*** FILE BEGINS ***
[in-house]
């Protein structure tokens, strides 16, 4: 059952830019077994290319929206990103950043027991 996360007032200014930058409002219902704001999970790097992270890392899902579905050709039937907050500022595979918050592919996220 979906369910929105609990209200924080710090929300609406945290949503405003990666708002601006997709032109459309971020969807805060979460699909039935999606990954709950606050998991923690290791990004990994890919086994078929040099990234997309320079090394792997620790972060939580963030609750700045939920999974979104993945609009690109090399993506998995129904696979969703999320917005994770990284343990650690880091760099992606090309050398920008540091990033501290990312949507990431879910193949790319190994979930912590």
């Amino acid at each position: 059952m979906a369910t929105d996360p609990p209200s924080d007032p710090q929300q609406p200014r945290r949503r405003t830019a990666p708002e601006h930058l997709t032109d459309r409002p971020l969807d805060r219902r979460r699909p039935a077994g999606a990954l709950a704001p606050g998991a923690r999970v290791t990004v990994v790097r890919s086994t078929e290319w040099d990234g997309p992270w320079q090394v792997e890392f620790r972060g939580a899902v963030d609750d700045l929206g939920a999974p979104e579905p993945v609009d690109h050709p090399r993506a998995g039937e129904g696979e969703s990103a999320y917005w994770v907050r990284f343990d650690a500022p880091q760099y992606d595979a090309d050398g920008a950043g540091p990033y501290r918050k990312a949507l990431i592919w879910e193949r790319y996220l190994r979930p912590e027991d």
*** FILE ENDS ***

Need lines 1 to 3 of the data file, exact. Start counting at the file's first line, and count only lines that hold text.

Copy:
[in-house]
């Protein structure tokens, strides 16, 4: 059952830019077994290319929206990103950043027991 996360007032200014930058409002219902704001999970790097992270890392899902579905050709039937907050500022595979918050592919996220 979906369910929105609990209200924080710090929300609406945290949503405003990666708002601006997709032109459309971020969807805060979460699909039935999606990954709950606050998991923690290791990004990994890919086994078929040099990234997309320079090394792997620790972060939580963030609750700045939920999974979104993945609009690109090399993506998995129904696979969703999320917005994770990284343990650690880091760099992606090309050398920008540091990033501290990312949507990431879910193949790319190994979930912590």
């Amino acid at each position: 059952m979906a369910t929105d996360p609990p209200s924080d007032p710090q929300q609406p200014r945290r949503r405003t830019a990666p708002e601006h930058l997709t032109d459309r409002p971020l969807d805060r219902r979460r699909p039935a077994g999606a990954l709950a704001p606050g998991a923690r999970v290791t990004v990994v790097r890919s086994t078929e290319w040099d990234g997309p992270w320079q090394v792997e890392f620790r972060g939580a899902v963030d609750d700045l929206g939920a999974p979104e579905p993945v609009d690109h050709p090399r993506a998995g039937e129904g696979e969703s990103a999320y917005w994770v907050r990284f343990d650690a500022p880091q760099y992606d595979a090309d050398g920008a950043g540091p990033y501290r918050k990312a949507l990431i592919w879910e193949r790319y996220l190994r979930p912590e027991d």